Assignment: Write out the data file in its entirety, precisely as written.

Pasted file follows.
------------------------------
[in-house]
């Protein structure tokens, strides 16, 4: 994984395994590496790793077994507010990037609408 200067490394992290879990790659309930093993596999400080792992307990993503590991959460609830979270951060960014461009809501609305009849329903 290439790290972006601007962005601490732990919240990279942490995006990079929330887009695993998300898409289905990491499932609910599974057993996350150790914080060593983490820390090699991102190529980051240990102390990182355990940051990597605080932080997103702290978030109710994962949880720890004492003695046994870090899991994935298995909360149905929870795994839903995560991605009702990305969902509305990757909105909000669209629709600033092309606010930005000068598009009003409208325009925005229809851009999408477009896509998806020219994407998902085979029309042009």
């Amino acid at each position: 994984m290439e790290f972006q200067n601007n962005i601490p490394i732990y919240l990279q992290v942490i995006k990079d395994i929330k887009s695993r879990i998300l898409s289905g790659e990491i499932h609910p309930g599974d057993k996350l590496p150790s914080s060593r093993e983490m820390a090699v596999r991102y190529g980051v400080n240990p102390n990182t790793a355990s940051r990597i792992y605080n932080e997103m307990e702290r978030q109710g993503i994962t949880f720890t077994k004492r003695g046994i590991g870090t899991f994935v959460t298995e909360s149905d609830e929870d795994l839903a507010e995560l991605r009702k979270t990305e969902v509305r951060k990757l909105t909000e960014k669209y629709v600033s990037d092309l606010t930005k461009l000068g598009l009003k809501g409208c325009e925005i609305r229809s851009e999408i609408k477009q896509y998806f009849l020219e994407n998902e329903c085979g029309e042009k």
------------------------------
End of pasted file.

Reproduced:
[in-house]
């Protein structure tokens, strides 16, 4: 994984395994590496790793077994507010990037609408 200067490394992290879990790659309930093993596999400080792992307990993503590991959460609830979270951060960014461009809501609305009849329903 290439790290972006601007962005601490732990919240990279942490995006990079929330887009695993998300898409289905990491499932609910599974057993996350150790914080060593983490820390090699991102190529980051240990102390990182355990940051990597605080932080997103702290978030109710994962949880720890004492003695046994870090899991994935298995909360149905929870795994839903995560991605009702990305969902509305990757909105909000669209629709600033092309606010930005000068598009009003409208325009925005229809851009999408477009896509998806020219994407998902085979029309042009």
């Amino acid at each position: 994984m290439e790290f972006q200067n601007n962005i601490p490394i732990y919240l990279q992290v942490i995006k990079d395994i929330k887009s695993r879990i998300l898409s289905g790659e990491i499932h609910p309930g599974d057993k996350l590496p150790s914080s060593r093993e983490m820390a090699v596999r991102y190529g980051v400080n240990p102390n990182t790793a355990s940051r990597i792992y605080n932080e997103m307990e702290r978030q109710g993503i994962t949880f720890t077994k004492r003695g046994i590991g870090t899991f994935v959460t298995e909360s149905d609830e929870d795994l839903a507010e995560l991605r009702k979270t990305e969902v509305r951060k990757l909105t909000e960014k669209y629709v600033s990037d092309l606010t930005k461009l000068g598009l009003k809501g409208c325009e925005i609305r229809s851009e999408i609408k477009q896509y998806f009849l020219e994407n998902e329903c085979g029309e042009k």